Scandinavian procedurals and thrillers have become the toast of the town over the past couple of years, in no small part thanks to the sales phenomenon of Stieg Larsson's Millennium trilogy of novels, but also helped by the celebrated television shows The Killing or Wallander. Headhunters is yet another facet of that interest, adapting one of the novels by best-selling Norwegian author Jo Nesbø, with its remake rights allegedly bought by an American studio even before this homegrown film adaptation had finished shooting.

     Of course, this is the Millennium modus operandi rebooted (the production company is the same, Yellow Bird) with one difference: while David Fincher's The Girl with the Dragon Tattoo remade an original produced for television, Headhunters was a theatrical feature from the start. At least technically, since Norwegian director Morten Tyldum is himself a TV veteran and, for all the widescreen lensing and action sequences, this remains mostly a blown-up TV movie. The giveaway is in Trond Bjorknæs and Jeppe Kaas' intrusive, numbing score, signposting every single plot development from a distance and making sure the viewer feels what he is supposed to feel at every step of the way.

     This is doubly disappointing. First, because for all the IKEA-functional handling (crisply lensed by John Andreas Andersen), there are some very strong performances from the cast, especially from the lead, the wiry and smart Aksel Hennie, playing Roger Brown - a dislikeable, take-no-prisoners HR consultant with a sideline as an art burglar that helps finance the jet-setting lifestyle he has taken on for the sake of his wife (Synnøve Macody Lund). Second, because the mere thought of having as a hero such a thoroughly unpleasant character, and the need to make the viewer root for his redemption rather than for his comeuppance despite being such a self-evident jerk, is strong enough to survive whatever the plot throws at him. And it throws a lot, intertwining Brown's personal and private lives as he "headhunts" a newly retired security firm executive (Nikolaj Coster-Waldau) only to find himself the apparent target of a well-organised conspiracy where nothing is what it seems.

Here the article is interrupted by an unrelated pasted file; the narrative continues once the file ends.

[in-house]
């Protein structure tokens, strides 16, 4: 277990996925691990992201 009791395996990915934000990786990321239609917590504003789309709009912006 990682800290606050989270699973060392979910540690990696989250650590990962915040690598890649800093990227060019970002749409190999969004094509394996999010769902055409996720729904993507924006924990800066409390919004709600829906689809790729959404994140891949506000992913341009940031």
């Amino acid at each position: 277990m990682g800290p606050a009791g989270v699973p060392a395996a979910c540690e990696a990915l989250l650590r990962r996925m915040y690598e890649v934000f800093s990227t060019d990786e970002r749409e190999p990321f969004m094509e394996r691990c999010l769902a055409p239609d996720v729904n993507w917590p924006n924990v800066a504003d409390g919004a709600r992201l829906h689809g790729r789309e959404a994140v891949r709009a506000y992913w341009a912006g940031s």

That constant doubling-back on itself, adroitly if anonymously managed by Mr. Tyldum, only keeps the viewer interested because Mr. Hennie gives a craftily-judged turn as Brown, always living by his wits and perfectly aware of the level he needs to be playing at to get himself out of this, but also making very clear that the ruthlessness of his presentation is a well-appointed facade to hide his shortcomings (operative word, here, being "short"). A more stylish, less anonymous take on the material would do wonders for Headhunters' pulse, but it's nowhere to be found here, so we can only hope that whatever comes out of the eventual American remake will do the necessary justice to Mr. Nesbø's novel, as indeed Mr. Fincher's film did to The Girl with the Dragon Tattoo.

Cast: Aksel Hennie, Nikolaj Coster-Waldau, Synnøve Macody Lund, Eivind Sander
Director: Morten Tyldum
Screenplay: Ulf Ryberg, Lars Gudmestad, from the novel by Jo Nesbø, Headhunters
Cinematography: John Andreas Andersen  (colour, widescreen)
Music: Trond Bjerknæs, Jeppe Kaas
Designer: Nine Bjerch-Andresen
Costumes: Karen Fabritius Gram
Editor: Vidar Flataukan
Producers: Asle Vatn, Marianne Gray (Yellow Bird Norge and Friland Film in co-production with Nordisk Film and Degeto Film)
Sweden/Norway/Denmark/Germany, 2011, 100 minutes

Screened: DVD, Lisbon, June 8th 2013


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